London is the city of John Wesley, and on Sunday morning I went to old City Road Chapel and worshipped in the church where the saintly Wesley preached and conducted his great Conferences with the early Methodist preachers. City Road Chapel keeps the same shape or form of building as in Wesley’s days, but the interior has ‘been embellished and beautified by the gifts of money from Methodists from all over the world. The old pulpit from which John Wesley preached is still there. It was a pleasure to stand up in it. Outside in the church yard are the graves of John Wesley, Adam Clarke, Jabez Bunting, and many other famous Methodist worthies. On the tombstone of Adam Clarke, Methodism’s greatest Commentator, was this inscription: “A man of remarkable mental vigor; almost unparalleled industry and of expansive and varied learning. A Christian of deep and steadfast piety, firmly attached to the essential doctrine and discipline of Wesleyan Methodism.”

In the afternoon we went to St. Paul’s Cathedral to worship. The service was strictly ritualistic as was to be expected. They have here the most famous boy choir in the world — the little fellows are taken in charge very young and then devote themselves entirely to the one thing of fitting themselves for singing fit for the King — and very frequently they sing before His Majesty because upon all State occasions such as National Thanksgiving, National humiliation and prayer, etc., St. Paul’s is made the State Church and Royalty attends. Their music on Sunday afternoon was beautiful, especially the Anthem, which embraced Hayden’s, “The Heavens are Telling.” The preacher gave a good gospel message from Paul’s words, “I have fought a good fight.”

London has some fine Methodist movements; the chief one being the ,Central Mission Westminster. It is an immense structure devoted to great religious enterprises. On Sunday evening we attended a great gospel meeting there, which was packed to the galleries with a congregation of perhaps 3,000 people. Rev. Dinsdale T. Young, of Wesleyan Methodism, was the preacher. One thing we noticed particularly was the way those Methodists sang the old-time hymns, and sang them through — not two or three stanzas but the whole hymn. One of the hymns is a hymn of my boyhood — I have not heard it sung in many years. Let me give the first stanza:

O God, of good the unfathomed sea!
Who would not give his heart to Thee?
Who would not love Thee with his might?
O Jesus, Lover of mankind,
Who would not his whole soul and mind,
With all his strength, to Thee unite?

They sang the whole five stanzas. The sermon was one to make a camp meeting shout over. In fact at times the preacher was interrupted with “Hallelujah,” “Praise the Lord.” It reminded me of old-time Methodism truly, and the preacher was one of the most scholarly and renowned preachers of English Methodism. Preaching about the finished work of Christ he said, “They say that it is old-fashioned to preach that now. Well then, this preacher is old-fashioned and shall continue to be. What if I should be called to the Bar of God and, instead of preaching the whole counsel of God, I should be charged with trying to please the people.”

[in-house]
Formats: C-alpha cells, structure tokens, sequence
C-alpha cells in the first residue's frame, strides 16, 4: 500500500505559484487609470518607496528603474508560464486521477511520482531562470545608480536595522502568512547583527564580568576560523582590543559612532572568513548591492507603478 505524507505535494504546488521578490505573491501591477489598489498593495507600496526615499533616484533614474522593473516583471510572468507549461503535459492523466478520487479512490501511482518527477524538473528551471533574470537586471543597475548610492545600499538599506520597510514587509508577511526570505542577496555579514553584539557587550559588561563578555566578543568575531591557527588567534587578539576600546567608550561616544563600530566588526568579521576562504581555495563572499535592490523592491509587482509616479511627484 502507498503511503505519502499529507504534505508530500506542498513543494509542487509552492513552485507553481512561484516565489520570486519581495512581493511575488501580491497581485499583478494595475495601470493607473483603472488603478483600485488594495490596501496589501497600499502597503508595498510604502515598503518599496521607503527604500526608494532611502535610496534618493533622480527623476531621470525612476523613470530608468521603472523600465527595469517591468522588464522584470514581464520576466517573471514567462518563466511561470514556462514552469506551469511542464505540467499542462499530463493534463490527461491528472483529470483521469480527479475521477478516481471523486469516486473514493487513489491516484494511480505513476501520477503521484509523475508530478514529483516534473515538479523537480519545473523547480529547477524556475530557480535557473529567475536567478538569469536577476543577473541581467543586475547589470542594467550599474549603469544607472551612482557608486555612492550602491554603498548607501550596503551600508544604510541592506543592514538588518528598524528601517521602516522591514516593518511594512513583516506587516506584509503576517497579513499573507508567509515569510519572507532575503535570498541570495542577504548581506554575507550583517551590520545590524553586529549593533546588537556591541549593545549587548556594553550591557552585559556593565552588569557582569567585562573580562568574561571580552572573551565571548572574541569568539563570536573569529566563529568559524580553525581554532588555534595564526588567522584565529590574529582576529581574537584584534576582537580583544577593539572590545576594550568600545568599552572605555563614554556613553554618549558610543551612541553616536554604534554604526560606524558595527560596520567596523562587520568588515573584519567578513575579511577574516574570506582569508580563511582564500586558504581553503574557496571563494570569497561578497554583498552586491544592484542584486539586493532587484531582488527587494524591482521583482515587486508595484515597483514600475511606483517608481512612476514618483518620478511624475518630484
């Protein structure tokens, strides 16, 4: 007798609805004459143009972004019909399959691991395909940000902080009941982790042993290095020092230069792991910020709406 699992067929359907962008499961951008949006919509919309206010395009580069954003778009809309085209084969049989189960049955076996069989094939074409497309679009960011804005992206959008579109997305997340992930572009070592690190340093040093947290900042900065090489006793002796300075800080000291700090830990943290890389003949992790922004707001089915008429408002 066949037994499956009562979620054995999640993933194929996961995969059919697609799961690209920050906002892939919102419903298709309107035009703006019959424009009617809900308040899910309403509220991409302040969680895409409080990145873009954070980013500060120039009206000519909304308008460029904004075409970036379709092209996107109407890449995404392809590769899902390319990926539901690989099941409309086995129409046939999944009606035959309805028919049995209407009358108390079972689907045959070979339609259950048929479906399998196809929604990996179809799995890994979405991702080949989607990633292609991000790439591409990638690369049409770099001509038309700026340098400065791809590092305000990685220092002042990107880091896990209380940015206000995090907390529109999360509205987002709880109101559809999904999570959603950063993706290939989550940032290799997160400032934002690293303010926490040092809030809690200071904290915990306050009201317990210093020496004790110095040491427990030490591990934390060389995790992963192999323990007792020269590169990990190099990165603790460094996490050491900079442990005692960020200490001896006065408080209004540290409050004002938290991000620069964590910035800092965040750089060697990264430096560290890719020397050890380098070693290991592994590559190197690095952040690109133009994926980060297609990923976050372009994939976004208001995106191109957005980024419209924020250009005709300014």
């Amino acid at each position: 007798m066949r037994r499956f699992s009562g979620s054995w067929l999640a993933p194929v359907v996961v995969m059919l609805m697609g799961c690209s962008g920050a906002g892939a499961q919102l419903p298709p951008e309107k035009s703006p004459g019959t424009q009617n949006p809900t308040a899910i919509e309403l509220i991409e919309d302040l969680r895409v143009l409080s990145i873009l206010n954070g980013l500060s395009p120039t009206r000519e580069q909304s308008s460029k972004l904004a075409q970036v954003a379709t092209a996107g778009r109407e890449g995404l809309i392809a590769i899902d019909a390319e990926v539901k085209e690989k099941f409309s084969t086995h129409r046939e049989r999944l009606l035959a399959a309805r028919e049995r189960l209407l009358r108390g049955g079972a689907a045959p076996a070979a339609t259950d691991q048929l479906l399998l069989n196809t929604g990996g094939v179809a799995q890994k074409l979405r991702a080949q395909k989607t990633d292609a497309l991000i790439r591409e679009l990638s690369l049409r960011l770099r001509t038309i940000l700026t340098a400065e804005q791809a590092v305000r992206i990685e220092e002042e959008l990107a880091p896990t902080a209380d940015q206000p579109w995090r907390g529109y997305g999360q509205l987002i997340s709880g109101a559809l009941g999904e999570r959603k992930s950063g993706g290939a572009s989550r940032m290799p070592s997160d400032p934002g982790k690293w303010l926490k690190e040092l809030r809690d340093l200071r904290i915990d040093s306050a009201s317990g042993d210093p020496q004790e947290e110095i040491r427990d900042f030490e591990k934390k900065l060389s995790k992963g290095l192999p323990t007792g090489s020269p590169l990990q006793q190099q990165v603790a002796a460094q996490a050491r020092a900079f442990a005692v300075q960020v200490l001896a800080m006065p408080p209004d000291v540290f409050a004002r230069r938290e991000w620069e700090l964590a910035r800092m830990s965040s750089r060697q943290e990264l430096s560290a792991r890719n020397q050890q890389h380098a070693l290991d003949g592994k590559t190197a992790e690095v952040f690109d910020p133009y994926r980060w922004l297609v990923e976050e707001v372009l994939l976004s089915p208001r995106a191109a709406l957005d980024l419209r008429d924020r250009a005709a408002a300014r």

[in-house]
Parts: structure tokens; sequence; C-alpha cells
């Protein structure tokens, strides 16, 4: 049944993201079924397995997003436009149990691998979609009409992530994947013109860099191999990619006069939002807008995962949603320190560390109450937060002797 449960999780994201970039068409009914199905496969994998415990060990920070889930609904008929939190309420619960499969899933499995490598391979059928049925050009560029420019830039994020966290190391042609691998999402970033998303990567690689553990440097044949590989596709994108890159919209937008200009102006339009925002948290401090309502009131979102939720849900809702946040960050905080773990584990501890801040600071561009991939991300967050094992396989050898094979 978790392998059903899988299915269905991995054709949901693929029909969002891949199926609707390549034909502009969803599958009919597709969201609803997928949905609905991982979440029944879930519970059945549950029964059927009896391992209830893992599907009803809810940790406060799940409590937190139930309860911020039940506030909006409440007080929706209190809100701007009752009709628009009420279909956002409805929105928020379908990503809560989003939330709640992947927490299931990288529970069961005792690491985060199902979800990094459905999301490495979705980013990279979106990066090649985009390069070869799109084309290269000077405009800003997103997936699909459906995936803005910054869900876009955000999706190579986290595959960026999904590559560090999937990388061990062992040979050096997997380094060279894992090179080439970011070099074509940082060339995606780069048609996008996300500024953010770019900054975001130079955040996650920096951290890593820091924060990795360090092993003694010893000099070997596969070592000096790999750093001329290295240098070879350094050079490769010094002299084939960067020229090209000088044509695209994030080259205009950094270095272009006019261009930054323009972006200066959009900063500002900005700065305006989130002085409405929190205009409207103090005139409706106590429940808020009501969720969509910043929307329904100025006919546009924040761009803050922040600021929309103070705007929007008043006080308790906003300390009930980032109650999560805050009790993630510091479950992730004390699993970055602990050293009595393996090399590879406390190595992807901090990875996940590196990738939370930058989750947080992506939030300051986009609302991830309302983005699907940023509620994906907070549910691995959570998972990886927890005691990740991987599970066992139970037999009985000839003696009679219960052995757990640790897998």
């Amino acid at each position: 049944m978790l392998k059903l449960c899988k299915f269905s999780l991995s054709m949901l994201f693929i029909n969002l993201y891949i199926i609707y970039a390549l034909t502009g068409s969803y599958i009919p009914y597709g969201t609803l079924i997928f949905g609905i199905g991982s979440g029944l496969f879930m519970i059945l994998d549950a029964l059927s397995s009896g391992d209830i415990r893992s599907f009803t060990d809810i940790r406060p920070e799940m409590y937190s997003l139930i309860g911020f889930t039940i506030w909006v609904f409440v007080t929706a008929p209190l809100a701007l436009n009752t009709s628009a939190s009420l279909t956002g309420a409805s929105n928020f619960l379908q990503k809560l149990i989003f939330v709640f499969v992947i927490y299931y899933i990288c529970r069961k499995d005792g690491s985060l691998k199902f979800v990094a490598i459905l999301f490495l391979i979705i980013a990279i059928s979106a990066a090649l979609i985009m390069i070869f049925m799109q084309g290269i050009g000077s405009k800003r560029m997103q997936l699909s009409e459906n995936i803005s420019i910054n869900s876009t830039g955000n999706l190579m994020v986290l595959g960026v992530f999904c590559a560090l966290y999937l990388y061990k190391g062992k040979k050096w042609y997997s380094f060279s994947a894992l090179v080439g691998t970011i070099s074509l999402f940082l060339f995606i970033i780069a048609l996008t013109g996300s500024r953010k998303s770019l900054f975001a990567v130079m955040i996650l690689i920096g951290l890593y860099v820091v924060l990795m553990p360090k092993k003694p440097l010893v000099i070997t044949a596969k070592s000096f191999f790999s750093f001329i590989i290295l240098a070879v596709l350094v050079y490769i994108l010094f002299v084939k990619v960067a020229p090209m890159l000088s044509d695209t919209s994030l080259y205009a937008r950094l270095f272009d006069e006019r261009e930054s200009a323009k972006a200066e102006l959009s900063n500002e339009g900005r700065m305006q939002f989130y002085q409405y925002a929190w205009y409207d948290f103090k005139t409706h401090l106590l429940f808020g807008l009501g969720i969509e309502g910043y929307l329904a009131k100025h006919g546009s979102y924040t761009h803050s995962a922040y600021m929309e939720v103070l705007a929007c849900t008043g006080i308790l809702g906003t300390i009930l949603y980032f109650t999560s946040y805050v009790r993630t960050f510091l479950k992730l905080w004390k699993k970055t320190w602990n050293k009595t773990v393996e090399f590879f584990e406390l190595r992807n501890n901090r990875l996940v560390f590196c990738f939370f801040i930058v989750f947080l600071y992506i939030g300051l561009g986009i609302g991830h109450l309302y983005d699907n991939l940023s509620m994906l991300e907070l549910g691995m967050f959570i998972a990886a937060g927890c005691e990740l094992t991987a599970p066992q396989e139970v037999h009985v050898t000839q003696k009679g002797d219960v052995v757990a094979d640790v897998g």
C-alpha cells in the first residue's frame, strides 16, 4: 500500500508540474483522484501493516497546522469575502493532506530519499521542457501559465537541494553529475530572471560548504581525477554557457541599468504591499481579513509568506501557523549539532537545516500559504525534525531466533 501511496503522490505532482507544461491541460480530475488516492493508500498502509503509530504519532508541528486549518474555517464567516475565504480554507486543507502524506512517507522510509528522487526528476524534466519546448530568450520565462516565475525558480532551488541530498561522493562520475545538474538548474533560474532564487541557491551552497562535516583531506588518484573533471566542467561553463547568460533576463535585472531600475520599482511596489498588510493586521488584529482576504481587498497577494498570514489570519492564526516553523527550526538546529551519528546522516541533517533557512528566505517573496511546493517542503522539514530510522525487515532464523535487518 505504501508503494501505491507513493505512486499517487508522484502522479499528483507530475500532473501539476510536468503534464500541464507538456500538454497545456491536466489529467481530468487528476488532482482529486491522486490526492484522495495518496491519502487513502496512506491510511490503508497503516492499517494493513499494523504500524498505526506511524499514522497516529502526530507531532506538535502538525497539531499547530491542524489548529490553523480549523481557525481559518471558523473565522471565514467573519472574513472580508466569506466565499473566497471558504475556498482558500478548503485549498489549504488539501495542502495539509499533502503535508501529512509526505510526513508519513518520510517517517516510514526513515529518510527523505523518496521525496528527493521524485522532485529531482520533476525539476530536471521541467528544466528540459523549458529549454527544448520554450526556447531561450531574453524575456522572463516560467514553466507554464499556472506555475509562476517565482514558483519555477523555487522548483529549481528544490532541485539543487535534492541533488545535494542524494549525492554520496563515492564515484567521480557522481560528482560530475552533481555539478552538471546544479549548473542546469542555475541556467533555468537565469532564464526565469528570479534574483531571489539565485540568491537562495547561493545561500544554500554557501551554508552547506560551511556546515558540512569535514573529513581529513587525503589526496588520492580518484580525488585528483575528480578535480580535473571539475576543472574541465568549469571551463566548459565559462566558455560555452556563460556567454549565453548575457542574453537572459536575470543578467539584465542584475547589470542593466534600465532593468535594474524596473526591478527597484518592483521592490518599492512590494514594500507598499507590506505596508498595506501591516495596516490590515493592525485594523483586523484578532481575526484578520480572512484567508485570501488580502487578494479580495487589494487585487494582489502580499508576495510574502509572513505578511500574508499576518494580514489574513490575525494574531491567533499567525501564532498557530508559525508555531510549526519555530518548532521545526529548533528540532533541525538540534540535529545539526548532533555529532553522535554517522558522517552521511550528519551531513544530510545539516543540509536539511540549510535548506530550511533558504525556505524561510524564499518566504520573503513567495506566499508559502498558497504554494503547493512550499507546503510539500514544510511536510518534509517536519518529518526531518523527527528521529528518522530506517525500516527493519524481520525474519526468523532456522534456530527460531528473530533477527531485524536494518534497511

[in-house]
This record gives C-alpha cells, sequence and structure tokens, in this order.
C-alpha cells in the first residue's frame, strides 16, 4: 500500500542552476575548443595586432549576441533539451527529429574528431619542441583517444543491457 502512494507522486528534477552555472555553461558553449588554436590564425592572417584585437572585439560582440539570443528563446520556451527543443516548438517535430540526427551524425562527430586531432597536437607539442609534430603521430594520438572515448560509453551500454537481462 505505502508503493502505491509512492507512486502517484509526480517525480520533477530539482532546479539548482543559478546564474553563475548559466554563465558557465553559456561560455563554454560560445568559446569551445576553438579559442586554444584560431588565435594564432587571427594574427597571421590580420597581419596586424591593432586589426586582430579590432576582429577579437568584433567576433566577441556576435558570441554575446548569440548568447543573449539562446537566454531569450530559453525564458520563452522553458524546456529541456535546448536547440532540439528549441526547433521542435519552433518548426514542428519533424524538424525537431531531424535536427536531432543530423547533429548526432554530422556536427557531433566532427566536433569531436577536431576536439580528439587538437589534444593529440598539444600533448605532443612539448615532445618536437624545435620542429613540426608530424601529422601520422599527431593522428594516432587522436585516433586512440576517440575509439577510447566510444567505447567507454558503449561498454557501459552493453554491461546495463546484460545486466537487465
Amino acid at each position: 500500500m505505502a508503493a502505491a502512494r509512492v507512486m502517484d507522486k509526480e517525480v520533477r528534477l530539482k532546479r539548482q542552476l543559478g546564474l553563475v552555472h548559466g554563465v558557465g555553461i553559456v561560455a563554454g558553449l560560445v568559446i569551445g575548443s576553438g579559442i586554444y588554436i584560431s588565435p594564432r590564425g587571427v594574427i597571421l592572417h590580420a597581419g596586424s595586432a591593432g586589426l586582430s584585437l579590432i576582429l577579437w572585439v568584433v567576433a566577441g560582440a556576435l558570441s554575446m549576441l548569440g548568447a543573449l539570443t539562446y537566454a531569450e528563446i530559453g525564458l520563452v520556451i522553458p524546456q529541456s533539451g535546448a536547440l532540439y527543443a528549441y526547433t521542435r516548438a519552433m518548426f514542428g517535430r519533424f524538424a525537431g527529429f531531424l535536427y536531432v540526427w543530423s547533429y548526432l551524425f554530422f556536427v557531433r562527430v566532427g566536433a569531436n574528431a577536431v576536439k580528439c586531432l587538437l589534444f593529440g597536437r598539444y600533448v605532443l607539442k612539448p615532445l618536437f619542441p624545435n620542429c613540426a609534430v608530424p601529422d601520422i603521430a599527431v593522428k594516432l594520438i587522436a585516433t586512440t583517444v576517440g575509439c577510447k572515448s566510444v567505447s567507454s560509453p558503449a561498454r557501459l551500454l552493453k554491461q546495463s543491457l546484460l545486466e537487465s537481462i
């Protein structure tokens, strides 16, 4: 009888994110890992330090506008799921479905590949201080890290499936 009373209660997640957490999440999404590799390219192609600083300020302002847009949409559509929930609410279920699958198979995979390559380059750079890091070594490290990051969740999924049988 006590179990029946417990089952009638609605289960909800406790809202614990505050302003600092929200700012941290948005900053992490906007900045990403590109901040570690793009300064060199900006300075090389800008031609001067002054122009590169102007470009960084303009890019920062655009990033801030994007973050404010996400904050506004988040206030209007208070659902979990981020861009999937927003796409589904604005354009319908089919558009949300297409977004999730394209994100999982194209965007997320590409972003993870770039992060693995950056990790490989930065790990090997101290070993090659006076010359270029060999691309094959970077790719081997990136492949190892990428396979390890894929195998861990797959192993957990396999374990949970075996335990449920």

A visit that we made at Westminster Abbey revealed many newly interesting things though we had made previous visits to this most historic Abbey. One very curious thing called to our attention was a door on the north side which is known as Demon’s Door. It was the custom always to open this door during the progress of the service and keep it open so that the demons who might be inside should be driven out doors by the power of prayer and worship within. We thought that we knew not a few churches in the homeland where such a north door would be very handy if it was within the realm of possibility to drive the devils out through it.

London has a great history religiously. It was in this great old city that some of the most wonderful events in church history have occurred. Here in London the word of God has been sounded forth to the ends of the earth. It was here the great Spurgeon preached for many years the pure gospel, the echoes of which went throughout the whole world. It was here the Wesleyan revival began, and here at City Road was the great headquarters of the Methodist Movement which swept through the British Isles like flames of holy fire, purging and purifying the nation, and which later crossed the Atlantic engirding the American States in its arms of power and revivalism.

But oh, shades of Wesley! What things have transpired since thy day, John Wesley of old London’ The very nation and people among whom Wesley went to obtain a sample of pure primitive Christianity and where he says he found the very best type of Christians, have changed their God! The God of War has supplanted the God of Grace and Glory. The word of God — the old Bible — has been thrown aside for the new learning and the new culture, and in consequence the whole world has been thrust into an abyss of woe such as was never known in all the annals of time.

Sad indeed it is that the Germany of the Moravians who taught John Wesley the way of salvation and the Germany of Martin Luther, who was God’s instrument in bringing on the great Reformation and rediscovering to the Church the great doctrine of Justification by faith should become obsessed by lust of power and conquest like the Huns and Attila of old the “scourge of God” among the nations — the truce-breaker and defiler, the hated among the nations for her rapine and carnage, her bloody deeds and frightfulness.